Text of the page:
Posts tagged “refrigerator”

Cupcake Take: Steve

Broken fridge, San Diego, July 2010

Imagine running a commercial kitchen that produces your flagship product. What do you do when a key piece of equipment breaks? While there was probably some freaking out, this gourmet cupcake shop found a necessarily-small-business solution: move everything to a new refrigerator, in this case, the beverage cooler right inside the front door. Doing this effectively brought the backstage into the frontstage. Not only is there transparency here about their process of making cupcakes (as Julie describes here), they are also transparent about their challenges in running a small business. While companies like Google can get away with the Beta label currying forgiveness for the not-ready-for-prime-time-but-we’ll-use-it-anyway-for-free line of products, we probably wouldn’t be charmed by a sticky note on a broken server that contains our data. Some things are mission critical, but having to reach around some eggs to get my can of Mountain Dew isn’t one of them. It’s kinda fun and surprising to see the backstage appear frontstage (see the kitchen design at In-N-Out Burger) and charming that this business could take what was nominally a failure and create a gentle celebration around it.

Also see: Vodafone celebrates construction around their retail outlets here and a far less celebratory sign from the same store here.

Cupcake Take: Julie

We believe in the power of transparency at many different levels. We regularly advise our clients to leverage transparency as a design strategy. Over the years, our research repeatedly shows that people are more comfortable when they know where their stuff comes from, what’s in it, and who’s making it, and that this comfort leads to good things like loyalty, brand affinity, adoption.

Transparency around gadgets is getting some attention these days. Some of the spotlight has been focused on

While our shiny devices have made our individual worlds more transparent through features such as GPS, augmented reality and user reviews, the devices themselves still feel magical. Their origins and inner workings are utterly mysterious. As our relationships with these devices deepen, as a culture we are becoming more interested in what we’re consuming.

Take a look at how transparency feels in this much lower-tech analog: gourmet cupcakes. At a cupcake shop in San Diego, ingredients were featured rather than hidden because of a refrigerator malfunction. The backstage became front-and-center, as Steve talks about here.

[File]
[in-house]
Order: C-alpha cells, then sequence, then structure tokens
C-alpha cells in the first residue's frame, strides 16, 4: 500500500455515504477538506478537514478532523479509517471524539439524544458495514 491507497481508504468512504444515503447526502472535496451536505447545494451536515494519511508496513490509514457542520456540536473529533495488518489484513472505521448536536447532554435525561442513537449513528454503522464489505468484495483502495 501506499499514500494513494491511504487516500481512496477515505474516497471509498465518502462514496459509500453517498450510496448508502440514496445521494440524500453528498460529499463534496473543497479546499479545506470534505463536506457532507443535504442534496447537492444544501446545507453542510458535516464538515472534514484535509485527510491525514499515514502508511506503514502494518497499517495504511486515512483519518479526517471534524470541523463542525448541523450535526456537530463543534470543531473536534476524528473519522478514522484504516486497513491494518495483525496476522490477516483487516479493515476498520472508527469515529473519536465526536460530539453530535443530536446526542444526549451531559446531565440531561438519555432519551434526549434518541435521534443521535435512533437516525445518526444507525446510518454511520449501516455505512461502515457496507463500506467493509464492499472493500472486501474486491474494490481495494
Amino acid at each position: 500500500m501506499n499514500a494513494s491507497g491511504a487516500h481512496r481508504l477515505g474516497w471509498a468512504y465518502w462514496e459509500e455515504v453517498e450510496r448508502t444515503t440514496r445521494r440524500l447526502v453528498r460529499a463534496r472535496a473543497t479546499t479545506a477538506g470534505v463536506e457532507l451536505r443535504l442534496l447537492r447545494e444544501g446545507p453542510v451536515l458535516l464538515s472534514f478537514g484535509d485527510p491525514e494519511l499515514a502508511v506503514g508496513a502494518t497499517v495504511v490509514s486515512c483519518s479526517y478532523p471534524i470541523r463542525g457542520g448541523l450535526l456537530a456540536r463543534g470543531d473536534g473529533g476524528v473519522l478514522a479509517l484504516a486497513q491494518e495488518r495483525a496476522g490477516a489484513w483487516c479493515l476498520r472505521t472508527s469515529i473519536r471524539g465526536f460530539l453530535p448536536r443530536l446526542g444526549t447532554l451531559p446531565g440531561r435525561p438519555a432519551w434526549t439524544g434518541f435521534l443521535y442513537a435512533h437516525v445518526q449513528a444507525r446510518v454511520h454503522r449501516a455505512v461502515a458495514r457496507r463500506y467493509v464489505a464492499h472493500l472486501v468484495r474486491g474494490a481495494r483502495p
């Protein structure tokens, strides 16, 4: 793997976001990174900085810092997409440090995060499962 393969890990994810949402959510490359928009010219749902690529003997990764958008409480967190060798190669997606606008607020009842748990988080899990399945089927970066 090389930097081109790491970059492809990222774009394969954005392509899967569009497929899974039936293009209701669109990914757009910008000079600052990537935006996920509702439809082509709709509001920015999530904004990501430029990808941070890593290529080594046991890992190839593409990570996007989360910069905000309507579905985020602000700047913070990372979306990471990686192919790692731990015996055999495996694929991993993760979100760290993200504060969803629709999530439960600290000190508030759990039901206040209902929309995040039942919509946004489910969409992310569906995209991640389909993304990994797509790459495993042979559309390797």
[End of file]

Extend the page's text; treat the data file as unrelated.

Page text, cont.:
As a customer, it felt great to have a window into the process, in a kind of “Stars: They’re Just Like Us!” way. Gourmet cupcakes are made of the same things we use at home! Wholesome! Recognizable! Comforting! Trustworthy. When I took a bite of the finished product my enjoyment was subtly enhanced by knowing what I was sinking my teeth into.

Transparency as a policy is risky in some cases, of course. Knowing more about my cupcake felt good; finding out about what’s inside my iPhone is not producing those same reassuring feelings!

ChittahChattah Quickies

  • Mark Menjivar's You Are What You Eat – Set of naturalistic images of inside of refrigerators, with brief profile of the owner. Beautifully done.
  • Rollasole – after-dancing semisposable shoe vending – Fact 1: The best nightclubs are notoriously located at either the top or the bottom of a massive flight of stairs.
    Fact 2: The best nightclub shoes are painful, precarious and perilously pointy.
    But fear not, for we at Rollasole have appeared like Prince Charmings (sic) to gently escort you down the stairs, across the kerb and into the back of your carriage – all without falling on your face.
    When you're all danced out, just slip one of our vending machines a fiver and it'll sort you out with a pair of roly poly pumps and a shiny new bag to shove your slingbacks in.

    (via Springwise)

  • Legendary McDonald's failure in the UK – McPloughman – Although vegetarian burgers have failed in the U.S. McDonald's, one of McDonald's most spectacular production failures happened in Britain. This failure can be seen not only as a failure to understand the desires of its primary market, largely for burgers and fries, but also as a lack of understanding of a food product that is tied to British identity. In 1994 McDonald's test marketed the "McPloughman" in Britain. A "ploughman's lunch" is a very traditional British lunch that consists of bread, cheese (British, of course, usually cheddar) and a pickle (also cured in the British style). An attempt to tie the America-based company to such a traditional British product was a "McFlop." The company admitted that the British counter crew were embarrassed both by the concept and by the name itself.

    [Thanks to Stokes Jones for the tip to this one]


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